Nets guard Cam Thomas and guard Dennis Schroder defend Los...

Nets guard Cam Thomas and guard Dennis Schroder defend Los Angeles Lakers forward LeBron James in the first half of an NBA basketball game at Barclays Center on Sunday, March 31, 2024. Credit: Kathleen Malone-Van Dyke

The Nets gave their fans a historic shooting display in the second half Friday. On Sunday, it was LeBron James’ turn at Barclays Center.

James, 39, couldn’t miss in the second half for the Lakers as the NBA’s oldest player delivered another vintage performance. As he left to a standing ovation, the Nets felt like strangers at home in their 116-104 loss.

James had 40 points and shot 9-for-10 from three-point range, tying a career high for makes. He shot 8-for-9 overall in the second half, making all six three-point attempts.

The Nets (29-46), who made an NBA-record-tying 18 three-pointers in one half Friday, missed their first 11 shots. They fell behind 17-0 and ended the quarter with a 31-11 deficit, their fewest points in a quarter this season and six fewer than James had in the fourth.

The Nets trailed by 26 in the third quarter, but the deficit was cut to 90-82 to open the fourth when Cam Thomas (30 points) made a three-pointer. James, who finished 13-for-17 from the field, followed with threes on consecutive possessions, and the Lakers (42-33) were never threatened again.

“We tried to hit him a couple of times,” Nets coach Kevin Ollie said. “But when you’re falling out of bounds in the first row, making it all net, he just got one of those ‘flow’ moments. That’s what greatness is, just a great player.”

Ollie was speaking of James’ eighth three-pointer, when he did a sidestep, shot while fading away and landed in the stands. The crowd stood with a deafening roar, including a fan near courtside wearing a goat mask and a white No. 23 Lakers jersey.

James’ ninth three was another fadeaway, this time over the outstretched arms of 6-11 Nic Claxton, who could only watch after James set him up with several crossover dribbles.

“He’s like 40 years old,” Claxton said. “So yes, it’s impressive and he’s one of the pioneers of the game.”

The Nets, whose winning streak was snapped at three games, didn’t score until Claxton’s basket with 5:30 left in the first quarter. They trailed by as many as 24 in the period. It was the polar opposite of Friday, when they made 25 three-pointers. They hit only 12 on Sunday and were outrebounded 50-38.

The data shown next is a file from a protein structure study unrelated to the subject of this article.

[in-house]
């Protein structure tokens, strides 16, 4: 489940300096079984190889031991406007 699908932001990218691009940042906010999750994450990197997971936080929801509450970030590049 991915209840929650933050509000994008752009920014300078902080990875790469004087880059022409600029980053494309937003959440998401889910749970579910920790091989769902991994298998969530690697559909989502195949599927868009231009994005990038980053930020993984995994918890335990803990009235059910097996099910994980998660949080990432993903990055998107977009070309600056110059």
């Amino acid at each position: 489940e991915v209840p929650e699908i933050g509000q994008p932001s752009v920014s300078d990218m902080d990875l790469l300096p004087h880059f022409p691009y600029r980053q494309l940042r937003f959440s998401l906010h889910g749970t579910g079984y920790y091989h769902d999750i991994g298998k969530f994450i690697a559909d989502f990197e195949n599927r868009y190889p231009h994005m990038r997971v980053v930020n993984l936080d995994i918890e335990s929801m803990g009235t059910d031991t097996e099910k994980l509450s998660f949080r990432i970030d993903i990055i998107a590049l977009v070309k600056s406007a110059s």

“That’s the beauty of basketball,” said Trendon Watford, who had 15 points off the bench. “One day you might make 25 threes and the next game you might not make any. So you gotta stick through it and you gotta love it.”

James’ display overshadowed a big night by Thomas, who has scored at least 20 points in 10 of the last 11 games.

Dennis Schroder added 14 points and Mikal Bridges had 13. The Nets fell 5 1⁄2 games behind the Hawks, whose magic number for eliminating them dropped to three.

Anthony Davis scored 20 of his 24 points in the first half and had 14 rebounds for the Lakers.

Before leaving Barclays, a fan yelled, “We love you, Bron!” On this night, the Nets seemed like background players to James.

Dinwiddie returns

Spencer Dinwiddie planned to keep things positive in his return to Brooklyn. His mother told him earlier in the day to stand down because it was Easter Sunday.

But Dinwiddie, who was traded by the Nets at the deadline and eventually wound up with the Lakers, didn’t hold back fully, especially regarding if there was anything mischaracterized about his departure.

“Everything. Every single thing,” he said. “I know that people say what they say from other places, whether it be organization, other positions or whatever. So sometimes, obviously, as a player, like you said, things get mischaracterized or your voice gets drowned out. That’s just kind of the situation I ended up in.”

Dinwiddie, who was scoreless and took only two shots, initially was dealt to the Raptors before they waived him. The Lakers then signed him, allowing the Los Angeles native to return home.

Dinwiddie harbored no will toward his former Nets teammates but added that he took pride in guarding the primary scorers Sunday. He is in a similar role with the Lakers, although he’s coming off the bench.

He’s also in better position to play in the postseason.

“They were already a good team before I got here,” he said. “But to play purposeful basketball, though, is a phenomenal experience to be part of. You definitely don’t want to be just kind of flailing in the wind.”

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